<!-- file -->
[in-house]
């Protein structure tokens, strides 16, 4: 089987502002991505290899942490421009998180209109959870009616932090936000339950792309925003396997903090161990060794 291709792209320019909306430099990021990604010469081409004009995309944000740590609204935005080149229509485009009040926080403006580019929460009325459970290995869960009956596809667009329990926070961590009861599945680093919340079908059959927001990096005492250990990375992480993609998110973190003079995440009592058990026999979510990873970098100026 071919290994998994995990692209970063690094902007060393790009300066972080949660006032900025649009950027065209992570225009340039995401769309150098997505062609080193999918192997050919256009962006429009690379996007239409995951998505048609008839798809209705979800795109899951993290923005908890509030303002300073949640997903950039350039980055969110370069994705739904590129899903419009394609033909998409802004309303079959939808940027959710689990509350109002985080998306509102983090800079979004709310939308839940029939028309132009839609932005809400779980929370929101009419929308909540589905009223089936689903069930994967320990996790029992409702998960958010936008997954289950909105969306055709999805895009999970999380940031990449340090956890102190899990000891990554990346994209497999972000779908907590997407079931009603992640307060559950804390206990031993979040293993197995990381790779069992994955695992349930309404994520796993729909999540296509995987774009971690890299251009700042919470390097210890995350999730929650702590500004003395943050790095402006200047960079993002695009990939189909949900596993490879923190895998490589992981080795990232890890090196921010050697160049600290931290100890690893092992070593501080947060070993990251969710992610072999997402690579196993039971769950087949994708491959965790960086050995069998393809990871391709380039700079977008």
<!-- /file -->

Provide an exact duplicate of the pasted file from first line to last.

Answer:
[in-house]
């Protein structure tokens, strides 16, 4: 089987502002991505290899942490421009998180209109959870009616932090936000339950792309925003396997903090161990060794 291709792209320019909306430099990021990604010469081409004009995309944000740590609204935005080149229509485009009040926080403006580019929460009325459970290995869960009956596809667009329990926070961590009861599945680093919340079908059959927001990096005492250990990375992480993609998110973190003079995440009592058990026999979510990873970098100026 071919290994998994995990692209970063690094902007060393790009300066972080949660006032900025649009950027065209992570225009340039995401769309150098997505062609080193999918192997050919256009962006429009690379996007239409995951998505048609008839798809209705979800795109899951993290923005908890509030303002300073949640997903950039350039980055969110370069994705739904590129899903419009394609033909998409802004309303079959939808940027959710689990509350109002985080998306509102983090800079979004709310939308839940029939028309132009839609932005809400779980929370929101009419929308909540589905009223089936689903069930994967320990996790029992409702998960958010936008997954289950909105969306055709999805895009999970999380940031990449340090956890102190899990000891990554990346994209497999972000779908907590997407079931009603992640307060559950804390206990031993979040293993197995990381790779069992994955695992349930309404994520796993729909999540296509995987774009971690890299251009700042919470390097210890995350999730929650702590500004003395943050790095402006200047960079993002695009990939189909949900596993490879923190895998490589992981080795990232890890090196921010050697160049600290931290100890690893092992070593501080947060070993990251969710992610072999997402690579196993039971769950087949994708491959965790960086050995069998393809990871391709380039700079977008």